More face the same fate unless the strategy to promote homeownership includes a plan for ongoing support to help families stay in their homes, keep them well-maintained and realize the potential growth in wealth. Homeownership will never be right for everyone, and continual support for the rental market is needed as well. As constructed today, however, with limited research, obvious economic peril to a large population and potential for backlash that could have broad repercussions for the larger economy, the strategy of promoting homeownership for all seems dangerously short-sighted.
Looking upon homeownership as a favored status is not new – the U.S. Constitution originally conferred voting privileges upon only landowners. Despite its status as an important component of the American Dream, homeownership has only recently become a barometer for economists and politicians.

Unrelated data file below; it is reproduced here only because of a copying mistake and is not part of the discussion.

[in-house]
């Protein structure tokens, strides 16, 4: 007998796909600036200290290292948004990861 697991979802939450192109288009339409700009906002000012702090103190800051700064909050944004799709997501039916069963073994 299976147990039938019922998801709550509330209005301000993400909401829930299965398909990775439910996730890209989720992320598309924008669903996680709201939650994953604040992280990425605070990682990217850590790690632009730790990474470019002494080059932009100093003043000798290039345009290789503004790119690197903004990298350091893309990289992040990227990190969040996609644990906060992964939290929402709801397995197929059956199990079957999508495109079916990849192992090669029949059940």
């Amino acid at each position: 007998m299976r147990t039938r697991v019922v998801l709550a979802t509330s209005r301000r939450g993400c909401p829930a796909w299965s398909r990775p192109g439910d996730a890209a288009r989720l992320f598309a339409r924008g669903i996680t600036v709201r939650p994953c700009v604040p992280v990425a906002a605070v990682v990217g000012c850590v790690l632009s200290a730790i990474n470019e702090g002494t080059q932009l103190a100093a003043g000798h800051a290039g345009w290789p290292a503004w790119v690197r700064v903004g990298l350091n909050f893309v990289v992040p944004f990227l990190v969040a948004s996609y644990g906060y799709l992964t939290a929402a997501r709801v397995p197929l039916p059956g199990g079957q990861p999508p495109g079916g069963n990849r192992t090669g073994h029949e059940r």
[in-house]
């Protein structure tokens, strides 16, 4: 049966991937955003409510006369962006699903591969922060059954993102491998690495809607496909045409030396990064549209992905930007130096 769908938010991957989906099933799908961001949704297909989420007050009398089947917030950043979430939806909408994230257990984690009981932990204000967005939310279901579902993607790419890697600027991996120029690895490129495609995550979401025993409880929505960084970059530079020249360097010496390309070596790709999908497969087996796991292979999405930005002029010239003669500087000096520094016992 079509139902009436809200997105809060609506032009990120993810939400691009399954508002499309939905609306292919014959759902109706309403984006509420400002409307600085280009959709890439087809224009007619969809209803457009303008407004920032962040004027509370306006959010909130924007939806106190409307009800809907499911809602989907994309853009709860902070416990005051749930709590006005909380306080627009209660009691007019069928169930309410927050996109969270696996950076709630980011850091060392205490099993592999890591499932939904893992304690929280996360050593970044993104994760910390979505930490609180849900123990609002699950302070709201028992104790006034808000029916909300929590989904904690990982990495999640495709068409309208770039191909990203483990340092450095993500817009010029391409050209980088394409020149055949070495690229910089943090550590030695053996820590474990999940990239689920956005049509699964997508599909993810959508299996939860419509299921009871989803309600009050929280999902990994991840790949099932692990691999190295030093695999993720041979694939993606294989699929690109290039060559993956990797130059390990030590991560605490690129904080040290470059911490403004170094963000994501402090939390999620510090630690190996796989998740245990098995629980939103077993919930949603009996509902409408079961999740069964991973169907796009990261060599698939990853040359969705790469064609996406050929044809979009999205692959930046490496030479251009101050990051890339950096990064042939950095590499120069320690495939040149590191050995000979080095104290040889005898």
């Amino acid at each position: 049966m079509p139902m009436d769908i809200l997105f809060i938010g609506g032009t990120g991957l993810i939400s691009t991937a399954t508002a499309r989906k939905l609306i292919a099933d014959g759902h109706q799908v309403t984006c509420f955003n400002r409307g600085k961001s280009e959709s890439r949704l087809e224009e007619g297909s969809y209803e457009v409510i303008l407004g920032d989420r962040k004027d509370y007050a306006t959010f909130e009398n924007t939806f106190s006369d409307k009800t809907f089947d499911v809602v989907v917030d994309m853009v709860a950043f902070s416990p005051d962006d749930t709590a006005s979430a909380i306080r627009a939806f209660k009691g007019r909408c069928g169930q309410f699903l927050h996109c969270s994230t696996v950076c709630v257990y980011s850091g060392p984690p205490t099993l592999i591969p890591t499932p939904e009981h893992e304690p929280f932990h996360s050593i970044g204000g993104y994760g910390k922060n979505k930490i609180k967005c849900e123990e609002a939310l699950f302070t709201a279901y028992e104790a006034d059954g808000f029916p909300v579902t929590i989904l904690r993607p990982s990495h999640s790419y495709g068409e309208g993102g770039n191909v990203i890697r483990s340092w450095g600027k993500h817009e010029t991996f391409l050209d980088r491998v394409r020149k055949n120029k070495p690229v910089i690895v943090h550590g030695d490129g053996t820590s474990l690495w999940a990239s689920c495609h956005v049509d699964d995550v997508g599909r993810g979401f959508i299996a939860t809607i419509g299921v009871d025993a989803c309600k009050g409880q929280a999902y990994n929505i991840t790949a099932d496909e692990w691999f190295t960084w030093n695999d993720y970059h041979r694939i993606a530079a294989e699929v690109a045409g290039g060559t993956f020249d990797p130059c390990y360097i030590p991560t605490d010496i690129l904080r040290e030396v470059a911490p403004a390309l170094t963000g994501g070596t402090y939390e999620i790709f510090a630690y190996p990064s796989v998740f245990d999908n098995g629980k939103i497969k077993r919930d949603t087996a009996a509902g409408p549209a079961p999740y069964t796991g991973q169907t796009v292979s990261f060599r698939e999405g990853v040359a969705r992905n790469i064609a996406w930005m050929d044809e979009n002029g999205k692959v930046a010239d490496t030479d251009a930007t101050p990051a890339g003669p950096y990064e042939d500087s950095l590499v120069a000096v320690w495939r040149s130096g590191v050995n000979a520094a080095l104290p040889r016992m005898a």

For more than 50 years the homeownership rate was around 45 percent, only beginning to climb modestly in the 1940s. The rate declined in the 1980s and early 1990s, but in 1994 President Clinton set a goal to raise the national homeownership rate to 67.5 percent by the end of the decade. That goal was surpassed and has continued to grow since 2000. Today there are 71 million homeowners in the U.S., representing close to 68 percent of households; HUD has set a goal of 70 percent by 2006.
Homeownership is not spread evenly across the population. A greater proportion of white households own their homes than do black and Hispanic households – about 75 percent and 49 percent, respectively. An economic divide exists as well, with about 50 percent of the lowest income quintile owning their own home, compared with fully 90 percent of the highest. While minority and low-income homeownership rates are growing more rapidly than those of whites and higher-income households, the gaps are only shrinking marginally.